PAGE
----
There’s an old business adage: if you can’t beat ’em, buy ’em, and that’s what Anheuser-Busch is doing, buying out Goose Island Brewery for somewhere between $22.5 million (according to MarketWatch) and $38.8 million (according to the Chicago Tribune). When I first saw this I thought it was an elaborate April Fool’s Day joke, but then I realized corporations don’t play those.
Goose Island has been financially associated with AB for a while as part of the Craft Brewers Alliance, but news of the buyout still surprises me a bit. I guess I never thought the day would come where we’d see a mega-macrobrewer buy out an honest to goodness craft brewery. Well, that day is here, and to me it feels like a step in the wrong direction.
Goose Island’s founder and CEO John Hall thinks just the opposite. He says it’s for the best:
“Over the past five years our partnerships with Craft Brewers Alliance and Anheuser-Busch have enabled Goose Island to reach a growing number of beer drinkers. This has fueled our growth to the point that demand for our beers has outgrown the capacity of our brewery. Recently, we’ve even had to limit production of some classic and medal-winning styles. To keep up with growing demand from drinkers we’ve explored a variety of paths too secure new capital to support our growth.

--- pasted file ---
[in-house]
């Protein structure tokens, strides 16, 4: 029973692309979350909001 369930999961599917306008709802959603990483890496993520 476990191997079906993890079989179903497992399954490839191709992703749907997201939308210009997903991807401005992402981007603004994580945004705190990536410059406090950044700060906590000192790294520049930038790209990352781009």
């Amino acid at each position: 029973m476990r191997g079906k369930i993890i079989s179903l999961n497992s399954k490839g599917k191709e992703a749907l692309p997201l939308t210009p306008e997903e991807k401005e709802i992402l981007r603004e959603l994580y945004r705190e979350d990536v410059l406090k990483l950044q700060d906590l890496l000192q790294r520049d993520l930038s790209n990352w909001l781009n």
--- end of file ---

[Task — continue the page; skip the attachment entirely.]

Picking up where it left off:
Today’s agreement to consolidate ownership of Goose Island under Anheuser-Busch will provide us with the best resources available to continue along our path of growth and innovation.”
Hall tells the Tribune that the brewery will continue to make interesting and creative brews, but only time will tell what the new ownership will mean for the quality of Goose Island’s beers, from Bourbon County Stout, to Matilda, to 312, to Honker’s.
Hall will stay on as CEO, but his son Greg will step down as brewmaster. Greg will be replaced by Brett Porter, who used to be the brewmaster at Deschutes and has been at Goose Island since last year. The two Chicago brewpubs were not part of the deal and will continue to operate independently from the brewery.
Last week’s legal dust up between Bell’s and Northern Brewer showed us that many craft beer fans have little tolerance for corporate shenanigans. We’ll see if Bud can navigate these tricky waters and keep the beer geeks on board, but it probably doesn’t matter. The casual beer drinker won’t know (or care) where Goose Island comes from, and there are many more of them than there are of us (see Blue Moon).
I bet they’ll love Bud County Stout.
For better or worse, expect deals like these to continue as we watch the future of craft beer unfold.